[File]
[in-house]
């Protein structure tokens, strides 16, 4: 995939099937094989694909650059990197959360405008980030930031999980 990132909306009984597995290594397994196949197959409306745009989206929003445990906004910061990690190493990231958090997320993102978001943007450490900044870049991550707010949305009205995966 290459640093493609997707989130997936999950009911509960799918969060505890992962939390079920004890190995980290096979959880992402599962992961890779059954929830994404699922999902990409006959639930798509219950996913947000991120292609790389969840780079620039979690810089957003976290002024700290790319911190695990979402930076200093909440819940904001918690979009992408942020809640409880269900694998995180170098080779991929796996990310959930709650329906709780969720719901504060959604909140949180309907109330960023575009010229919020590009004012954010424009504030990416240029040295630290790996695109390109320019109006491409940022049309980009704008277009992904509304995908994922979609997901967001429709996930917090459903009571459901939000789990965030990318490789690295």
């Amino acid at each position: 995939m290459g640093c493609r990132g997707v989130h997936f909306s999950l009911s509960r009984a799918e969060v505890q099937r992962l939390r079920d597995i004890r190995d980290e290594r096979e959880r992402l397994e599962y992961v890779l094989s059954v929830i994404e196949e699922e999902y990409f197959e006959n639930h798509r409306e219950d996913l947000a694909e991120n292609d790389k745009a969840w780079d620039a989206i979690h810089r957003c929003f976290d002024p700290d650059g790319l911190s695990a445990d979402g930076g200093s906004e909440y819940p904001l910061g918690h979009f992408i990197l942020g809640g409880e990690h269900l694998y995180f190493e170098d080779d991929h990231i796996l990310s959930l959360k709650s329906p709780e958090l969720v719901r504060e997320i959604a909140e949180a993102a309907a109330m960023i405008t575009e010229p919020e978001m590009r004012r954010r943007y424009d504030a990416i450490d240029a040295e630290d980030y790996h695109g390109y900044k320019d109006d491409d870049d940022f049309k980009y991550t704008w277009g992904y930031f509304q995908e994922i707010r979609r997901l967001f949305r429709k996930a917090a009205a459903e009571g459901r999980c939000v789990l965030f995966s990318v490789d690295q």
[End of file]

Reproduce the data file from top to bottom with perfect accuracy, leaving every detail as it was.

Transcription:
[in-house]
């Protein structure tokens, strides 16, 4: 995939099937094989694909650059990197959360405008980030930031999980 990132909306009984597995290594397994196949197959409306745009989206929003445990906004910061990690190493990231958090997320993102978001943007450490900044870049991550707010949305009205995966 290459640093493609997707989130997936999950009911509960799918969060505890992962939390079920004890190995980290096979959880992402599962992961890779059954929830994404699922999902990409006959639930798509219950996913947000991120292609790389969840780079620039979690810089957003976290002024700290790319911190695990979402930076200093909440819940904001918690979009992408942020809640409880269900694998995180170098080779991929796996990310959930709650329906709780969720719901504060959604909140949180309907109330960023575009010229919020590009004012954010424009504030990416240029040295630290790996695109390109320019109006491409940022049309980009704008277009992904509304995908994922979609997901967001429709996930917090459903009571459901939000789990965030990318490789690295």
């Amino acid at each position: 995939m290459g640093c493609r990132g997707v989130h997936f909306s999950l009911s509960r009984a799918e969060v505890q099937r992962l939390r079920d597995i004890r190995d980290e290594r096979e959880r992402l397994e599962y992961v890779l094989s059954v929830i994404e196949e699922e999902y990409f197959e006959n639930h798509r409306e219950d996913l947000a694909e991120n292609d790389k745009a969840w780079d620039a989206i979690h810089r957003c929003f976290d002024p700290d650059g790319l911190s695990a445990d979402g930076g200093s906004e909440y819940p904001l910061g918690h979009f992408i990197l942020g809640g409880e990690h269900l694998y995180f190493e170098d080779d991929h990231i796996l990310s959930l959360k709650s329906p709780e958090l969720v719901r504060e997320i959604a909140e949180a993102a309907a109330m960023i405008t575009e010229p919020e978001m590009r004012r954010r943007y424009d504030a990416i450490d240029a040295e630290d980030y790996h695109g390109y900044k320019d109006d491409d870049d940022f049309k980009y991550t704008w277009g992904y930031f509304q995908e994922i707010r979609r997901l967001f949305r429709k996930a917090a009205a459903e009571g459901r999980c939000v789990l965030f995966s990318v490789d690295q």